Next up was a take on mussels and Jerusalem artichokes. This was the stand-out dish of the evening. On the side in a bed of raw Jerusalem artichokes was a rosti topped with mussel tartare and smokey mayo. Our waiter pointed out which was the rosti, which almost looked like an artichoke, among the raw artichokes in case we attacked those too. The main dish had mussels tarted up with peri-peri in a powerful mussel veloute flavoured with lime leaves and lime leaf oil. Beautiful cooking.

Leg of kudu medallion with madumbe purée and a jus flavoured with guavadillas.

Next up was a dish of trout, kimchi and pear. I shudder. With apologies to our Korean readers, I know it’s something of a national dish and everyone’s granny or aunt has a recipe that is the best, but kimchi is a flavour at the bottom of my list, the very bottom. I’ve tried it many times, and am now sure it’s a flavour I’m unlikely to ever acquire.

Here the trout was done sashimi style with pickled cabbage, potato, onion and pear in a sauce of kimchi and ghee. It was remarkably pleasant, the sauce mild. You got the kimchi spicing, but without that awful ferment. I’d dodged a bullet. It came with an impossibly pretty cabbage samoosa stuffed with pickled trout. Now came that full kimchi hit. I suppose you can’t win them all.

Gateau of pumpkin, coconut and dates with cottage cheese and crispy pumpkin topping.

Chef’s take on “butter chicken” came next ‒ an inspired dish. The chicken had been marinated in masala spices, and paired with a variety of ways with carrot, from fermented in lime to a buttery carrot purée, with his interpretation of butter chicken sauce poured over it at the table. It teamed up with a little bite-sized morsel of carrot cooked in carrot juice, topped with carrot sambal and crunchy curry leaves. Beautiful.

Petit fours of lemon jelly in dark chocolate and lemon meringue tart.

An enjoyable dish of duck with bananas featured next. Duck breast was paired with a green banana fritter and coated in a tamarind flavoured jus. The side featured nice crisp green banana chips over a somewhat odd mix of duck brawn with banana salsa. Even odder was one wasn’t sure how to eat it. I think the crisps were supposed to mop up the other ingredients but they were served in a deep dish with the crisps breaking up as you tried to scoop them up.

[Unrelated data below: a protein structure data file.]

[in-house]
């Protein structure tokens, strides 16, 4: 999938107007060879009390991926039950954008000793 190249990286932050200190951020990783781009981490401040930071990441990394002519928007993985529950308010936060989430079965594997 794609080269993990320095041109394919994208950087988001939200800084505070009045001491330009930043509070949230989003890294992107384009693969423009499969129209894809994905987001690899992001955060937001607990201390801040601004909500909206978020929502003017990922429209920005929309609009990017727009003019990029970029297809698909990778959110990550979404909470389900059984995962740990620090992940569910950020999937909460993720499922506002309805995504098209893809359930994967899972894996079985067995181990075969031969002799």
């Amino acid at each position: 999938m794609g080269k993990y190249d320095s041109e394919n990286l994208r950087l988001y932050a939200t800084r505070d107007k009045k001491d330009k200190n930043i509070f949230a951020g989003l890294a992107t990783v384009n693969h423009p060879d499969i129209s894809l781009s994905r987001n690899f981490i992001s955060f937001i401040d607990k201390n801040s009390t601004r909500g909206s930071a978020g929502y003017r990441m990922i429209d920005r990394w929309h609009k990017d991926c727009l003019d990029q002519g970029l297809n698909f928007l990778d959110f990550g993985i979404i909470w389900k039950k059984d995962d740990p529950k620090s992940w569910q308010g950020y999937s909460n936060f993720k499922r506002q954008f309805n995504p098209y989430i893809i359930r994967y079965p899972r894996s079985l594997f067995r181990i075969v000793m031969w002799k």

The main course was inspired by flavours of Zululand and featured a lovely medallion of kudu leg with a rich jus flavoured with guavadilla. It was paired with a little madumbe croquette. As good as the madumbe croquette was, by this time I think I might have preferred a few French fries on the plate

A strong-flavoured palate cleanser of amathungulu and galangal sorbet preceded dessert. This was a good gateau made from pumpkin, topped with cottage cheese, crispy pumpkin and dates. It was almost like a little slice of carrot cake with the dates adding an intense sweetness. There was coconut ice-cream and reduced pumpkin juice. The side was a pumpkin granita with slices of raw coconut.

We finished off with a good espresso and what chef called “our lemon tree”. These were delightful petit fours: a lemon jelly coated in dark chocolate, and a bite-size lemon meringue tart.

Food: 4

Service: 4

Ambience: 4

The bill: R4 110 for three.

Independent on Saturday